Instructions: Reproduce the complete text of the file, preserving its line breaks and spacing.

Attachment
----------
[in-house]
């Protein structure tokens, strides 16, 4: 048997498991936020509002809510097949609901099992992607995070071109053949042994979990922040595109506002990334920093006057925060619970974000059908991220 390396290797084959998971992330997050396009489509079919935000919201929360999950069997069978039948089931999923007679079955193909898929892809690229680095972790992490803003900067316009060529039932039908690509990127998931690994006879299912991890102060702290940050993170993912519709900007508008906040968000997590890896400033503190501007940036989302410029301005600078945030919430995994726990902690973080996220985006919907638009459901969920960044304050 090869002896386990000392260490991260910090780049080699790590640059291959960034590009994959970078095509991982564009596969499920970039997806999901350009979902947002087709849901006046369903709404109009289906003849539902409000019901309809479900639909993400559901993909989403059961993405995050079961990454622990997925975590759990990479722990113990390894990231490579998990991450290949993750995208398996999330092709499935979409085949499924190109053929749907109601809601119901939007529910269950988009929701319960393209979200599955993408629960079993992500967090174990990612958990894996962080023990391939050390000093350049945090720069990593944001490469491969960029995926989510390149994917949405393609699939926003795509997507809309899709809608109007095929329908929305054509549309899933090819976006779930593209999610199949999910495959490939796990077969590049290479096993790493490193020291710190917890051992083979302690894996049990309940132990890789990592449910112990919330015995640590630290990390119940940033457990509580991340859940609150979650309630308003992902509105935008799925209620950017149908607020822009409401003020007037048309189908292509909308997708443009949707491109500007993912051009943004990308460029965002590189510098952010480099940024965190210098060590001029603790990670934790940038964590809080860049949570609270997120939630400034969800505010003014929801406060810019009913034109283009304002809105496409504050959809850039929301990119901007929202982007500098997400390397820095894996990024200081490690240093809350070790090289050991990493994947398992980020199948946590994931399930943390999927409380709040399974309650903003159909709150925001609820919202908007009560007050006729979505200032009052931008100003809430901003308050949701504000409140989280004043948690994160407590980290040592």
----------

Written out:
[in-house]
């Protein structure tokens, strides 16, 4: 048997498991936020509002809510097949609901099992992607995070071109053949042994979990922040595109506002990334920093006057925060619970974000059908991220 390396290797084959998971992330997050396009489509079919935000919201929360999950069997069978039948089931999923007679079955193909898929892809690229680095972790992490803003900067316009060529039932039908690509990127998931690994006879299912991890102060702290940050993170993912519709900007508008906040968000997590890896400033503190501007940036989302410029301005600078945030919430995994726990902690973080996220985006919907638009459901969920960044304050 090869002896386990000392260490991260910090780049080699790590640059291959960034590009994959970078095509991982564009596969499920970039997806999901350009979902947002087709849901006046369903709404109009289906003849539902409000019901309809479900639909993400559901993909989403059961993405995050079961990454622990997925975590759990990479722990113990390894990231490579998990991450290949993750995208398996999330092709499935979409085949499924190109053929749907109601809601119901939007529910269950988009929701319960393209979200599955993408629960079993992500967090174990990612958990894996962080023990391939050390000093350049945090720069990593944001490469491969960029995926989510390149994917949405393609699939926003795509997507809309899709809608109007095929329908929305054509549309899933090819976006779930593209999610199949999910495959490939796990077969590049290479096993790493490193020291710190917890051992083979302690894996049990309940132990890789990592449910112990919330015995640590630290990390119940940033457990509580991340859940609150979650309630308003992902509105935008799925209620950017149908607020822009409401003020007037048309189908292509909308997708443009949707491109500007993912051009943004990308460029965002590189510098952010480099940024965190210098060590001029603790990670934790940038964590809080860049949570609270997120939630400034969800505010003014929801406060810019009913034109283009304002809105496409504050959809850039929301990119901007929202982007500098997400390397820095894996990024200081490690240093809350070790090289050991990493994947398992980020199948946590994931399930943390999927409380709040399974309650903003159909709150925001609820919202908007009560007050006729979505200032009052931008100003809430901003308050949701504000409140989280004043948690994160407590980290040592």